Cleartrade Exchang Pte Ltd (CLTX) has launched five steel swaps contracts, creating the first opportunity to trade Chinese domestic steel products electronically outside of China. The launch also makes electronic trading in steel scrap derivatives possible for the first time.
With Chinese steel production now accounting for almost half of the global total, price movements in the Chinese steel and iron ore markets are attracting increasing attention of steel market players. CLTX provides the easiest way for non-Chinese companies to access China’s domestic market, using its OTC electronic global marketplace for freight and commodity derivatives.
In the past twelve months Chinese rebar prices have moved from a high of $786/tonne to a low of $634/t, while 62% Fe iron ore delivered into China has moved between $116/t and $181/t. With the cost of iron ore accounting for over 40% of finished steel prices there is a clear opportunity for steel market players to arbitrage between the two using cash-settled swaps.
Iron ore volumes have shown huge growth in recent months, with a new record of almost 8m tonnes of cleared swaps trading in May. Global steel production showed growth of almost 6% in 2011 to reach over 1.5bn tonnes, according to World Steel Dynamics, illustrating the so far untapped potential for hedging.
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LME Steel Billet is trading at $375.00 .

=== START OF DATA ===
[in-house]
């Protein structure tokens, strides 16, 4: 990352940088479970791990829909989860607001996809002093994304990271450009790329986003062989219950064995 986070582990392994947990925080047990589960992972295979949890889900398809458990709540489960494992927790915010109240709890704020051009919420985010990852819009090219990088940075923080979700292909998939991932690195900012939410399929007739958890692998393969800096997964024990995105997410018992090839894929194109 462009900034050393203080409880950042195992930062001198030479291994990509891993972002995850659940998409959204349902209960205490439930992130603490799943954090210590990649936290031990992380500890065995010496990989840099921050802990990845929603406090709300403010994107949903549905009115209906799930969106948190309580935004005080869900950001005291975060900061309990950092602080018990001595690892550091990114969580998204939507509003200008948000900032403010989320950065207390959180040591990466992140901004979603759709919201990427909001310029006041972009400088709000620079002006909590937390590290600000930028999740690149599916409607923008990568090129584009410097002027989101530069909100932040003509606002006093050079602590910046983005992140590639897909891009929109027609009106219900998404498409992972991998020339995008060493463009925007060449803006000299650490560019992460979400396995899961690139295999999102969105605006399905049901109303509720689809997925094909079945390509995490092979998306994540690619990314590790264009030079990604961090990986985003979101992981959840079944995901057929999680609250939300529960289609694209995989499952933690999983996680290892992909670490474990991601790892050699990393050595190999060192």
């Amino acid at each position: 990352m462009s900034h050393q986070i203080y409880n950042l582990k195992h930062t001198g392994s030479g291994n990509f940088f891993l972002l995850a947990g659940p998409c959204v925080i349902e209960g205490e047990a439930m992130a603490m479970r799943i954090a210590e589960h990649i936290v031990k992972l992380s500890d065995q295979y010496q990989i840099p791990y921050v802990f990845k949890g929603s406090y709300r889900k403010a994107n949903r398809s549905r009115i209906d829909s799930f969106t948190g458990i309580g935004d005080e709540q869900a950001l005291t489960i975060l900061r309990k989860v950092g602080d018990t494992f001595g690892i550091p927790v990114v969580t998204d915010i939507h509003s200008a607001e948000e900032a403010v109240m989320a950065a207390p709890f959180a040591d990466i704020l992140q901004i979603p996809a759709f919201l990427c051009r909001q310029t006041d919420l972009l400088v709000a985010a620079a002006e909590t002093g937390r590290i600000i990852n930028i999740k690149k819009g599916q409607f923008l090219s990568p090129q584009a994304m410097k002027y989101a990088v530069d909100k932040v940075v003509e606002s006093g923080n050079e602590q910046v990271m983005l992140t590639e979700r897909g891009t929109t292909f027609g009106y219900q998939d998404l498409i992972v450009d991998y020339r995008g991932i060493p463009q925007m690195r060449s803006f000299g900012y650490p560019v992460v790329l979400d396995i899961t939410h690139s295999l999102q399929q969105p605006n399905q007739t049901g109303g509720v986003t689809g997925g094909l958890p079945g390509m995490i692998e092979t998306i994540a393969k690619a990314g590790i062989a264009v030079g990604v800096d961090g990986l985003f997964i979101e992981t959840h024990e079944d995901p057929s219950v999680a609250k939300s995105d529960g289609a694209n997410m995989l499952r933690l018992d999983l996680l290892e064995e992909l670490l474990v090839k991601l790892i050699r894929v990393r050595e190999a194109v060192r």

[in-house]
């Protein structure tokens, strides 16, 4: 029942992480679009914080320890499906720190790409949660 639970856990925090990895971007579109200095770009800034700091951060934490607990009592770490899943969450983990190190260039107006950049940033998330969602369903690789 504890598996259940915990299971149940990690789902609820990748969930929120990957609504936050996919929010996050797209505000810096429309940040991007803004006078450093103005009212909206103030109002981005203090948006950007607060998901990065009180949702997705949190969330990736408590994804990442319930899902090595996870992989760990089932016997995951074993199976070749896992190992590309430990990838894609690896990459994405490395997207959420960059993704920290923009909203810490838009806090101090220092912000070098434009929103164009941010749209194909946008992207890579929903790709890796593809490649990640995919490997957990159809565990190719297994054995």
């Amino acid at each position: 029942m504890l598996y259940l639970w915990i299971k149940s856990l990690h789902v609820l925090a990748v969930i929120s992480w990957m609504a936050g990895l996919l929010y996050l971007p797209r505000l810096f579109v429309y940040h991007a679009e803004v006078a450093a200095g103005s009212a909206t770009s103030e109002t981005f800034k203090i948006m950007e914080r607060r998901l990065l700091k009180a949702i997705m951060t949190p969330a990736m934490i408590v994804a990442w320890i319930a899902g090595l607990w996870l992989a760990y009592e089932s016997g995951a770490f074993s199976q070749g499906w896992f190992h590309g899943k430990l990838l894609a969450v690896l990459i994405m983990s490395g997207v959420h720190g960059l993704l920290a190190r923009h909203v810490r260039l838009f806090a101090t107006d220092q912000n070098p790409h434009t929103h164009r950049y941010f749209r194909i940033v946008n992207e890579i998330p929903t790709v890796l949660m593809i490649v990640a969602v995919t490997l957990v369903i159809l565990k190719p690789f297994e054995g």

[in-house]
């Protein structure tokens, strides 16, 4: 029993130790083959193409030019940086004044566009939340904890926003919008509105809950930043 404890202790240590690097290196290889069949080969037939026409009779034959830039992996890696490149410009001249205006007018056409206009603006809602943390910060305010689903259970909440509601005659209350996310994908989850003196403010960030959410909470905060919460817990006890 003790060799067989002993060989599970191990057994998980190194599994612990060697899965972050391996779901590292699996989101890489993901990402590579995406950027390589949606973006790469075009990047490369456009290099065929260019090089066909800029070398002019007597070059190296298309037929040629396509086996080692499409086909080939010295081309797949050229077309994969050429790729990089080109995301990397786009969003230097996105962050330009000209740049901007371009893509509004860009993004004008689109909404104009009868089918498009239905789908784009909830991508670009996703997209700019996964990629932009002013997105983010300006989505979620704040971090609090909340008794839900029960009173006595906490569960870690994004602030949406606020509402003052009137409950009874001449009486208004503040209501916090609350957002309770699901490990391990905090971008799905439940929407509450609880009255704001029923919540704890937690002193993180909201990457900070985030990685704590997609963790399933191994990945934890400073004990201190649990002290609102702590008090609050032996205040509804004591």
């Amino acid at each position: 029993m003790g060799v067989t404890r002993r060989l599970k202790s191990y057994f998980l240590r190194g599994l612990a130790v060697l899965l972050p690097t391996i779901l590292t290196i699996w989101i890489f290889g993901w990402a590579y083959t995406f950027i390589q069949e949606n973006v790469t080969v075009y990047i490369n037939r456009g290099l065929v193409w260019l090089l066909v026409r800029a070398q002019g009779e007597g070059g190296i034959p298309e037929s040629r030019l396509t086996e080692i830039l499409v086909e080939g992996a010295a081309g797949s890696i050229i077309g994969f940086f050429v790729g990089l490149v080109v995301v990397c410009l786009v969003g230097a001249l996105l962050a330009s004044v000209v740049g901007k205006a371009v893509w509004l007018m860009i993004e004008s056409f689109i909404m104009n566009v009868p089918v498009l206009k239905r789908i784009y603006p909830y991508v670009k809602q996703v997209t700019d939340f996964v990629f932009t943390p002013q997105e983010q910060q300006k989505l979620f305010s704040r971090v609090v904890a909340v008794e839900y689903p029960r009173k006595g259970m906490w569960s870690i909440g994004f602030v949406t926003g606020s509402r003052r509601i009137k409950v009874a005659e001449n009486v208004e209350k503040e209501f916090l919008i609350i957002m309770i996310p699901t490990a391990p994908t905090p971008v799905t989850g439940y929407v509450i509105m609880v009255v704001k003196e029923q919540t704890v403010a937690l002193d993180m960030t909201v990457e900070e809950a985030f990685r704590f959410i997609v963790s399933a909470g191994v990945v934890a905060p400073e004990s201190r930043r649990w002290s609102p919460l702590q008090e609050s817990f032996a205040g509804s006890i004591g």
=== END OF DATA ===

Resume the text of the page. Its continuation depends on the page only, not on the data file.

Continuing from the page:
Richard Baker, CEO of CLTX, said: “The launch of this suite of steel products underlines our commitment to helping our clients mitigate their risk using the Virtual Steel Mill. With raw materials such as iron ore and price inputs like freight already trading on our exchange, this latest initiative allows our clients to also hedge their end-product risk.”
Steven Randall, managing director of TSI, commented, “This year has seen a sea change in the market’s appetite for trading steel and scrap swaps. Cleared volumes of scrap swaps settled using TSI have hit new monthly records three times since January and we are delighted to partner with Cleartrade Exchange to enable clients to electronically trade these TSI-based derivatives.”
Isabella Kurek-Smith, director of freight & energy, LCH.Clearnet Ltd., said, “We believe that the efficiencies of clearing, coupled with margin offsets across the ferrous metal and freight complex, will further accelerate the development of liquidity in the global steel market. In 2010 LCH.Clearnet Ltd was the first clearing house to list OTC steel swaps and it continues to be a pioneer in derivative clearing services.”
Steel futures contracts are traded on the New York Mercantile Exchange (NYMEX) and the London Metal Exchange (LME). It is traded at NYMEX under the contract code HRC (but for the exchange’s clearing system, the code changes to HC), while the LME has a variety of contracts.